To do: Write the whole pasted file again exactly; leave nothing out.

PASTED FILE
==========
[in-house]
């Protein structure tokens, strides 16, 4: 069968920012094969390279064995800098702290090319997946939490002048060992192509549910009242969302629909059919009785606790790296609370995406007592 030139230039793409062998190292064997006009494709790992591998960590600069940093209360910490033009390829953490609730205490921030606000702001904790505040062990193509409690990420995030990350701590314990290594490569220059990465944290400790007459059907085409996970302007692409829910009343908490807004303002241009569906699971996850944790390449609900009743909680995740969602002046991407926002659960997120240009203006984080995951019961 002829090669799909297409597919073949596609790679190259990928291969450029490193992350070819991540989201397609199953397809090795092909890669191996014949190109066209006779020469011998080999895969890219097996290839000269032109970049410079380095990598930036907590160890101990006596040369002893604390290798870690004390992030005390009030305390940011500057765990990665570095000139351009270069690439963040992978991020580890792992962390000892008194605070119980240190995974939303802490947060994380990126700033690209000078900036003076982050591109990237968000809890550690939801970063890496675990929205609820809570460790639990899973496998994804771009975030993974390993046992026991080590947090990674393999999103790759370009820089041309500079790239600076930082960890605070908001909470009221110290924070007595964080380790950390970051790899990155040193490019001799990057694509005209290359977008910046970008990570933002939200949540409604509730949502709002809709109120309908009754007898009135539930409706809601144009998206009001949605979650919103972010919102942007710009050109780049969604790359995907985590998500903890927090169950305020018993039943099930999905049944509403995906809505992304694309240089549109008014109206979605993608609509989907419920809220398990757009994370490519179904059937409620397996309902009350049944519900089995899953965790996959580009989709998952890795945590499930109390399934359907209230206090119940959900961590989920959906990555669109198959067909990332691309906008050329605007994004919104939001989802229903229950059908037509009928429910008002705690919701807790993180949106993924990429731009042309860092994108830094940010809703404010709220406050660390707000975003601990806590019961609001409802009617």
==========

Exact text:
[in-house]
């Protein structure tokens, strides 16, 4: 069968920012094969390279064995800098702290090319997946939490002048060992192509549910009242969302629909059919009785606790790296609370995406007592 030139230039793409062998190292064997006009494709790992591998960590600069940093209360910490033009390829953490609730205490921030606000702001904790505040062990193509409690990420995030990350701590314990290594490569220059990465944290400790007459059907085409996970302007692409829910009343908490807004303002241009569906699971996850944790390449609900009743909680995740969602002046991407926002659960997120240009203006984080995951019961 002829090669799909297409597919073949596609790679190259990928291969450029490193992350070819991540989201397609199953397809090795092909890669191996014949190109066209006779020469011998080999895969890219097996290839000269032109970049410079380095990598930036907590160890101990006596040369002893604390290798870690004390992030005390009030305390940011500057765990990665570095000139351009270069690439963040992978991020580890792992962390000892008194605070119980240190995974939303802490947060994380990126700033690209000078900036003076982050591109990237968000809890550690939801970063890496675990929205609820809570460790639990899973496998994804771009975030993974390993046992026991080590947090990674393999999103790759370009820089041309500079790239600076930082960890605070908001909470009221110290924070007595964080380790950390970051790899990155040193490019001799990057694509005209290359977008910046970008990570933002939200949540409604509730949502709002809709109120309908009754007898009135539930409706809601144009998206009001949605979650919103972010919102942007710009050109780049969604790359995907985590998500903890927090169950305020018993039943099930999905049944509403995906809505992304694309240089549109008014109206979605993608609509989907419920809220398990757009994370490519179904059937409620397996309902009350049944519900089995899953965790996959580009989709998952890795945590499930109390399934359907209230206090119940959900961590989920959906990555669109198959067909990332691309906008050329605007994004919104939001989802229903229950059908037509009928429910008002705690919701807790993180949106993924990429731009042309860092994108830094940010809703404010709220406050660390707000975003601990806590019961609001409802009617």